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United States Department of Agriculture

Agricultural Research Service

Peanut Breeding and Genetics
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A peanut breeding and genetics program at the National Peanut Research Laboratory was established in 2007.  The major objectives of the research are developing cultivars with desirable improved traits adapted to all US peanut producing regions; and enhancing elite peanut germplasm through conventional and genomic approaches. We will focus on high yield, resistance to tomato spotted wilt virus, leaf spot, root-knot nematode, maturity, and seed characteristics (size, split, taste et al.). We will also emphasize high oil content, high oleic and low linoleic, and drought tolerance. The program goals are to understand the genetic principles of important agronomic traits in peanuts; to map quantitative trait loci (QTL) underlying the desired traits in peanuts; to explore genetic potential from genes to genomes for peanut improvement, and to discover new genes related to desirable agronomic and seed quality traits.

Map showing states where research is on-going

Conduct peanut breeding and genetics research at five locations in four states: Dawson, GA; Headland, AL; Fairhope, AL; Brownfield, TX; and Orangeburg, SC.

The first step in a breeding program is to create a population with genetic variability for the traits of interest. This can be approached by hybridization of genetically different parents. The figure shows manually pollinating parent A (male) to parent B (female).

Manual pollination of peanut flower

Peanut hybridization is conducted in a greenhouse during late June and early July. Emasculation of stamens of female parents is carried out in the evening when pedicels of the flower grow to about 2 inches. The emasculated female parent is ready for pollination the next morning. The figure shows Dr. Charles Chen collecting the pollens from the male parent plants at the greenhouse of the National Peanut Research Laboratory.

Greenhouse pollination of peanut plant

In order to prevent the hybridized pods from being lost or damaged, the dirt surrounding root system of the plant is washed out from around the pod and harvested individually based on the label of the cross as shown on the picture.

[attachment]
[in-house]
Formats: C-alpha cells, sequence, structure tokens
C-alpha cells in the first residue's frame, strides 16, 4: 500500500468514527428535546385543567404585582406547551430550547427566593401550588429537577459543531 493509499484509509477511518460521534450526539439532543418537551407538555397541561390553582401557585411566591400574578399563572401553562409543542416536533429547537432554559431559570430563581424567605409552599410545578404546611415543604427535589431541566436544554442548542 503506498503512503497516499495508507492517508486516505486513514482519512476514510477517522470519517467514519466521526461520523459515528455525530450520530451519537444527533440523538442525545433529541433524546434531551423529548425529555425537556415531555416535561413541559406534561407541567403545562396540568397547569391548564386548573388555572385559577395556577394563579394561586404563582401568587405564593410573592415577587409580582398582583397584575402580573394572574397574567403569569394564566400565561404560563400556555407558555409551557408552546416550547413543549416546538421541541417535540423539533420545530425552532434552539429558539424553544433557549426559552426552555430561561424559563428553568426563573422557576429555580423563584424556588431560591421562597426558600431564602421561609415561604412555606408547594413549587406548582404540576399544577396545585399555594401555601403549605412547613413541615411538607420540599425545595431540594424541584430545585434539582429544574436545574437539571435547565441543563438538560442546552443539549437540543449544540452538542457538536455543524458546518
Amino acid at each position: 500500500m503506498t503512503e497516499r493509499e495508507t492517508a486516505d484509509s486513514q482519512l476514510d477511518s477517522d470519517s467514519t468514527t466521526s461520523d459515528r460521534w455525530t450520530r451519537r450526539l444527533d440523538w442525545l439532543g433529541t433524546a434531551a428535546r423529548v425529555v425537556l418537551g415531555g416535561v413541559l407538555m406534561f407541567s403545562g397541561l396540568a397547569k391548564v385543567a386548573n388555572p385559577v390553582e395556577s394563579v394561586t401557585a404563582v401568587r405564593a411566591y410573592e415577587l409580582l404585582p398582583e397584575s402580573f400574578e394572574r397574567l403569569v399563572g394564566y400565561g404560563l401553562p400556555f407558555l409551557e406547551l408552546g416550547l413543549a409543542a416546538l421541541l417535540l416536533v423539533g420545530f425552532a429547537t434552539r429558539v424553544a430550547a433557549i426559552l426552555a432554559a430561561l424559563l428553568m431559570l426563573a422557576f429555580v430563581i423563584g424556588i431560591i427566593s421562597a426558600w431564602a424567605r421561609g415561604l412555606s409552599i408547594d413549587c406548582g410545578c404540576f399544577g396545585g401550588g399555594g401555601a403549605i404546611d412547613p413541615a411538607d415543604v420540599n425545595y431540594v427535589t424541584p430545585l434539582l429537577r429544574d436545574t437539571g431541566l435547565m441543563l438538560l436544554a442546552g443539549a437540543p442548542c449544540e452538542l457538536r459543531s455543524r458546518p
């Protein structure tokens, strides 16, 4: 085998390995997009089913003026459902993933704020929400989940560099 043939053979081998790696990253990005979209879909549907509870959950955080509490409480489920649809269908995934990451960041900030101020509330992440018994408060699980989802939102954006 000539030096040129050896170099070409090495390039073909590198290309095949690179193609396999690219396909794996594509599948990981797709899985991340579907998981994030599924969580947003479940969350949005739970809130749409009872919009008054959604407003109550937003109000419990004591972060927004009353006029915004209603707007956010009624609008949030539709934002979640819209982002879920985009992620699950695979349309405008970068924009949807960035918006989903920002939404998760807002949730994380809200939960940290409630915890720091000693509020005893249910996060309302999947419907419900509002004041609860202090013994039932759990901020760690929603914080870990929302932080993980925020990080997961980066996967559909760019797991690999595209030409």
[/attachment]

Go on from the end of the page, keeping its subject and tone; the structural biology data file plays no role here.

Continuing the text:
Exposed hybridized peanut pod

Peanut breeding and genetics research plot in Dawson, Georgia.

Peanut breeding and genetics research plot at Breedloves Farms in Dawson, GA

Peanut lines tested in an irrigated field at Auburn University Wiregrass Research and Extension Center in Headland, Alabama.

Advanced lines tested in irrigated field in Headland, AL

Every individual plant that was selected from segregated progenies was hand-picked for further evaluation in the laboratory in accordance with the breeding objectives.

Hand-picking individual peanut plants

The peanut breeding program at the National Peanut Research Lab is facilitated by molecular genomic tools. Genetic mapping of quantitative trait loci (QTLs) underlying desirable traits will be conducted to discover the associated DNA markers. These DNA markers will be used in making targeted selections in the NPRL peanut breeding program.

Molecular genomic tools at NPRL

Gas chromatograph determines oil fatty acid profiles such as oleic and linoleic for breeding lines.

GC determines fatty acid profiles

Annually, a field day in conjunction with Agronomy Day of the Department of Agronomy and Soil Sciences of Auburn University at Wiregrass Research and Extension Center in Headland, Alabama is held in August to promote our research results and update our research progress and advancement to US peanut growers, industry, and stake holders. 

Field Day in Headland, AL


The following associations / university are collaborating on these projects:

  • Auburn University 
  • Alabama Peanut Producers Association

For more information contact Charles Chen.


Last Modified: 3/24/2008